professor advised ABC against calling Florida
night is all just a blur," said Paul Freedman, an assistant
professor of government
and foreign affairs, who spent election night on the high-pressure
"decision desk" at ABC News, helping the network call
was very tense," Freedman said. "The phones were ringing
constantly. People were shouting. People were screaming. Ted Koppell
kept calling up and saying, 'I need to get on a plane. Am I going
to Austin or Nashville?' "
Koppell, like the rest of the country, was still waiting for the
answer to his question a week later as the recount of votes in
Florida continued in this historically close presidential election.
that night, as all the world watched the U.S. presidential election
unfold on network television, Freedman drank cup after cup of
black coffee and stared at a computer screen that pulsed with
three streams of data from 17 states. It was this data -- exit
polls, precinct reports and county election results -- that he
and his partner, an old election hand, used to call the elections
they had been assigned.
"At the top of every hour, the head of the decision desk
asked for our calls," Freedman said. "We'd give her
our calls, she'd talk to the production booth upstairs, and literally,
within 30 seconds, you'd see the graphics on the TV screen.
first time I was asked to make a call, my heart was pounding,"
1990, all the networks have paid jointly for the same data gathering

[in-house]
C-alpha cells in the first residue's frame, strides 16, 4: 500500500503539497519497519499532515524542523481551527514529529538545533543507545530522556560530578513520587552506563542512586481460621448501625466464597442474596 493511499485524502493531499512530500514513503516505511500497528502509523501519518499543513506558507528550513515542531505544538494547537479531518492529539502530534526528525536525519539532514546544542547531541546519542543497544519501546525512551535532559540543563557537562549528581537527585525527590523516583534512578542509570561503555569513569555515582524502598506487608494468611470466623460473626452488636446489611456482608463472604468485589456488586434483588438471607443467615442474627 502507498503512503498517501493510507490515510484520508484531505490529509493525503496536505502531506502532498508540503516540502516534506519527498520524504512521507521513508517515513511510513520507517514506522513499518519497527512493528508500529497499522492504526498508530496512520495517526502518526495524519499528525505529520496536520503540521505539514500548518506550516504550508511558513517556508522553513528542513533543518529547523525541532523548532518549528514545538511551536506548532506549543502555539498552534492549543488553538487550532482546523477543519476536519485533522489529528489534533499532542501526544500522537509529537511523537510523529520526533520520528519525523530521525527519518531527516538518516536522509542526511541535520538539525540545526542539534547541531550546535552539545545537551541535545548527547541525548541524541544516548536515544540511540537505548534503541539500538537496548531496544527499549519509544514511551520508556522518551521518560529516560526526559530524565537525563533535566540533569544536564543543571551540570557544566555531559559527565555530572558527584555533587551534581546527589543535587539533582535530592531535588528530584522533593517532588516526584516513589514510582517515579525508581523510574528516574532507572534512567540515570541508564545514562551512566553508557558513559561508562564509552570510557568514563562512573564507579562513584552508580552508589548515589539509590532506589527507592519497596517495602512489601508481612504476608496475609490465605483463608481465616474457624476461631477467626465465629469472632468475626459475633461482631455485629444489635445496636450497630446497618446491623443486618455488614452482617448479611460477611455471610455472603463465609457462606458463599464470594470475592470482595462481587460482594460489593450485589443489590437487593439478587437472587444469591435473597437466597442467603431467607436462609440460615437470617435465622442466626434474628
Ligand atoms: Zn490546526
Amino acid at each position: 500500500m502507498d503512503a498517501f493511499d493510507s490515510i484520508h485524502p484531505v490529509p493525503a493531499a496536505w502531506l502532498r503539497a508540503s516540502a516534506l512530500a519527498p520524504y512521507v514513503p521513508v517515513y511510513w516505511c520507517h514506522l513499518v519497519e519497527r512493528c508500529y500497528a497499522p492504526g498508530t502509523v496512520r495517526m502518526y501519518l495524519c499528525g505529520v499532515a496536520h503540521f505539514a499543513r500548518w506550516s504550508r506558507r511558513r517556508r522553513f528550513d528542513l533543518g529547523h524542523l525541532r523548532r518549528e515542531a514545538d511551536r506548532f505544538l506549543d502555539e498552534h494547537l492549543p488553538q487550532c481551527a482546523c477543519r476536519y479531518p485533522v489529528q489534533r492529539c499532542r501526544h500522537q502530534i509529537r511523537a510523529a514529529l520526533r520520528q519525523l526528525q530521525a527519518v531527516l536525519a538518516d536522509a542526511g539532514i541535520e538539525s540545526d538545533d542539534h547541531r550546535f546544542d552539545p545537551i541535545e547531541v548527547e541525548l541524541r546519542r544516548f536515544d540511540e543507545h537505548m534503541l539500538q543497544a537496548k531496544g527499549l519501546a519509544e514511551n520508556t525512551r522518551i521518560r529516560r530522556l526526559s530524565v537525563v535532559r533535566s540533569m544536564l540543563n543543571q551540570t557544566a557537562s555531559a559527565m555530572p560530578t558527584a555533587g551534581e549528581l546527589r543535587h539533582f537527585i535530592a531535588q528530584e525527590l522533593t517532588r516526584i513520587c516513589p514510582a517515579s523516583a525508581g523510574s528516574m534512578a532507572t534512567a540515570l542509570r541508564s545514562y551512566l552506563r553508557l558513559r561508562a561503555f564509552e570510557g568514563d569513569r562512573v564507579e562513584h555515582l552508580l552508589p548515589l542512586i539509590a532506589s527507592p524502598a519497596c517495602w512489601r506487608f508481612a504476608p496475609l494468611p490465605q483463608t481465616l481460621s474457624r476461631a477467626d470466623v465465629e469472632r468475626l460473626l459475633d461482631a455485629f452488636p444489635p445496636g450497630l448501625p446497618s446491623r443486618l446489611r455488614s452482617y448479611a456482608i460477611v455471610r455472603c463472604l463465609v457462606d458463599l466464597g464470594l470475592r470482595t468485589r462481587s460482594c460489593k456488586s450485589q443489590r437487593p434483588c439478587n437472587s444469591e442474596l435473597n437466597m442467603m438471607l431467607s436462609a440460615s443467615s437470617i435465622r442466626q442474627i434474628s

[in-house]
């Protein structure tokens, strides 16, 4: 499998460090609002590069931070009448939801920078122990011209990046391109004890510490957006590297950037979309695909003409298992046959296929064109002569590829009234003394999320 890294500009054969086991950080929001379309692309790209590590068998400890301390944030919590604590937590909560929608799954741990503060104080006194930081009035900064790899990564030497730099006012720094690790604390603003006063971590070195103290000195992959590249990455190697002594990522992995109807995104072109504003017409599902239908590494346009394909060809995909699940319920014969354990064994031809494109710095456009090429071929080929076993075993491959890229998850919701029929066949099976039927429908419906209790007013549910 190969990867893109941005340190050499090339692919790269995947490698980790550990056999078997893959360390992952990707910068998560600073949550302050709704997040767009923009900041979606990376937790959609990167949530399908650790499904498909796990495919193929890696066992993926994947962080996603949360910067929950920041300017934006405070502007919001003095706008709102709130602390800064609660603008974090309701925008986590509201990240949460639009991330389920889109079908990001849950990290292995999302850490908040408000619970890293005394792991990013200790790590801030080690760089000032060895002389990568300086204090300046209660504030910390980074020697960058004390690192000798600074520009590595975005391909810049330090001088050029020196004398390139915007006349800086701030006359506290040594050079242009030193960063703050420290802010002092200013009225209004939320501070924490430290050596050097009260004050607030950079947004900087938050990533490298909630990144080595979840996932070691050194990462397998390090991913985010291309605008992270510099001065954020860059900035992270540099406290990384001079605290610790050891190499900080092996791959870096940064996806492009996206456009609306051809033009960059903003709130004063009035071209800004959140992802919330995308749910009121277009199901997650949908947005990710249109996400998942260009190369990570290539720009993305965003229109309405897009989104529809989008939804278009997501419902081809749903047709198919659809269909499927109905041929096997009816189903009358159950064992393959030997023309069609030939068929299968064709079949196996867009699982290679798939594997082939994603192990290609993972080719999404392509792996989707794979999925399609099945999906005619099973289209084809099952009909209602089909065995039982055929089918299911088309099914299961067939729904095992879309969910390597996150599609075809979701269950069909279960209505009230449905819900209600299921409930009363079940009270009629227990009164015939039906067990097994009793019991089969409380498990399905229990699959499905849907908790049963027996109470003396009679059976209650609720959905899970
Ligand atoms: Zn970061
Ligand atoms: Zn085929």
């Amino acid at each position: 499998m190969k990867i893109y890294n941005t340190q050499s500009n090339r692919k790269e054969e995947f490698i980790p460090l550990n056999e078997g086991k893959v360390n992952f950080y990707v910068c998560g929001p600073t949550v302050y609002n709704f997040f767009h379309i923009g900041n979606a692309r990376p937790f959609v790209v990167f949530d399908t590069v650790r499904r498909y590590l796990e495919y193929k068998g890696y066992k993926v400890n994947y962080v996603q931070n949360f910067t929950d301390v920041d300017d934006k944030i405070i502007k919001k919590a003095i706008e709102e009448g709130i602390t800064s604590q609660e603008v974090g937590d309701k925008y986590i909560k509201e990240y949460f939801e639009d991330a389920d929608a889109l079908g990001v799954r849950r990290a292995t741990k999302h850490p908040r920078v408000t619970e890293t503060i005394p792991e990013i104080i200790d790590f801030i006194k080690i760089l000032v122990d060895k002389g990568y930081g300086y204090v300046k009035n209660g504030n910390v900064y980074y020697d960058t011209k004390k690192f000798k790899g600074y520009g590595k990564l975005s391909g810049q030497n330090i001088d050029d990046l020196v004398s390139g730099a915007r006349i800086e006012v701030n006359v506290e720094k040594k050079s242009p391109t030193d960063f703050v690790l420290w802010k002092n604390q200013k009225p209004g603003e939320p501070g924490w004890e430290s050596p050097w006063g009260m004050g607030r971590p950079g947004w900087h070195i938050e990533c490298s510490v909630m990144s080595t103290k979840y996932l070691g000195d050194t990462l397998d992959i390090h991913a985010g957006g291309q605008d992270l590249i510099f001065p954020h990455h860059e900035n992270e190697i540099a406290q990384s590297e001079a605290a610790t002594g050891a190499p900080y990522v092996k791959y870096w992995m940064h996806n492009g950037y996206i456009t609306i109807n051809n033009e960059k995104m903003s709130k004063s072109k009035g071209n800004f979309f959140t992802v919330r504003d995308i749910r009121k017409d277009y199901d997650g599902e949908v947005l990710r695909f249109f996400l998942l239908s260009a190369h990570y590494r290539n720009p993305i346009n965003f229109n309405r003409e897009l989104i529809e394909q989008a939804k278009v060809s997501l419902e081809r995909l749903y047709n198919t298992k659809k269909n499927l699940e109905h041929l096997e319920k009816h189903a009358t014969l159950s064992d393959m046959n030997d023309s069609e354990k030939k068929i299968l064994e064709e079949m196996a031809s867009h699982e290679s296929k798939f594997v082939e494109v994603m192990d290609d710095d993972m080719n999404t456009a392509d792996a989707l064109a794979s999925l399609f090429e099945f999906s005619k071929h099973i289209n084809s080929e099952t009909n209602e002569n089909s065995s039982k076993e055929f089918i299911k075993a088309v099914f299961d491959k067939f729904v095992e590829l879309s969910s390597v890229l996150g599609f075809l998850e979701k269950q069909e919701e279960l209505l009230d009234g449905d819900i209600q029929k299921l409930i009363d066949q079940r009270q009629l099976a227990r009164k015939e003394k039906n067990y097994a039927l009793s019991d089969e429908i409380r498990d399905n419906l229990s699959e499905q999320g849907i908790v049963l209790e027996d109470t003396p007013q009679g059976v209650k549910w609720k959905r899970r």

operation. On election night, Voter News Services feeds its network
clients national election data by computer pipeline from the World
Trade Center. Since they all use the same data, the networks must
find other ways to gain a competitive advantage.
networks compete to call the races first," Freedman said.
"You need two things to be successful on election night.
You need to be right and you need to be first. It's easy to be
either one. It's hard to be both."
bank of television screens, showing all the other networks' election
night broadcasts, lit one of the walls where Freedman worked with
a team of about a dozen political scientists, statisticians and
election night pros. Although the sound was turned down, they
could see when the competing networks called a race.
Freedman had traveled to New York the week before the election
to get up to speed on the computer system he would be using and
to build up his background knowledge of historical voting patterns
and the state senate races he would be following.
night, I didn't have to agonize over Ted Kennedy winning in Massachusetts
and Orrin Hatch in Utah was not a nail biter,² Freedman said.
it let him focus on the races that were too close to call.
"ABC was the only network not to make a call in the Washington
state senate race," Freedman said. "I held firm on that.²
the caution of Freedman and a few other members of the decision
team, however, ABC gave in to the tremendous pressure to call
the presidential race in Florida, joining the other networks in
calling the state first for Al Gore around 8 p.m., then for George
Bush about 2 a.m., and finally withdrawing the call entirely.
hindsight, the best thing to do would have been to say it was
too close to call and not call it at all," Freedman said.
"What was at stake in Florida was who our next president
would be. The pressure on the networks to make a call was extraordinarily
high ... I'm proud that ABC made the wrong Gore call last."
he do it again?
no denying it was fun," Freedman said, "scary but fun.
It was a night to remember."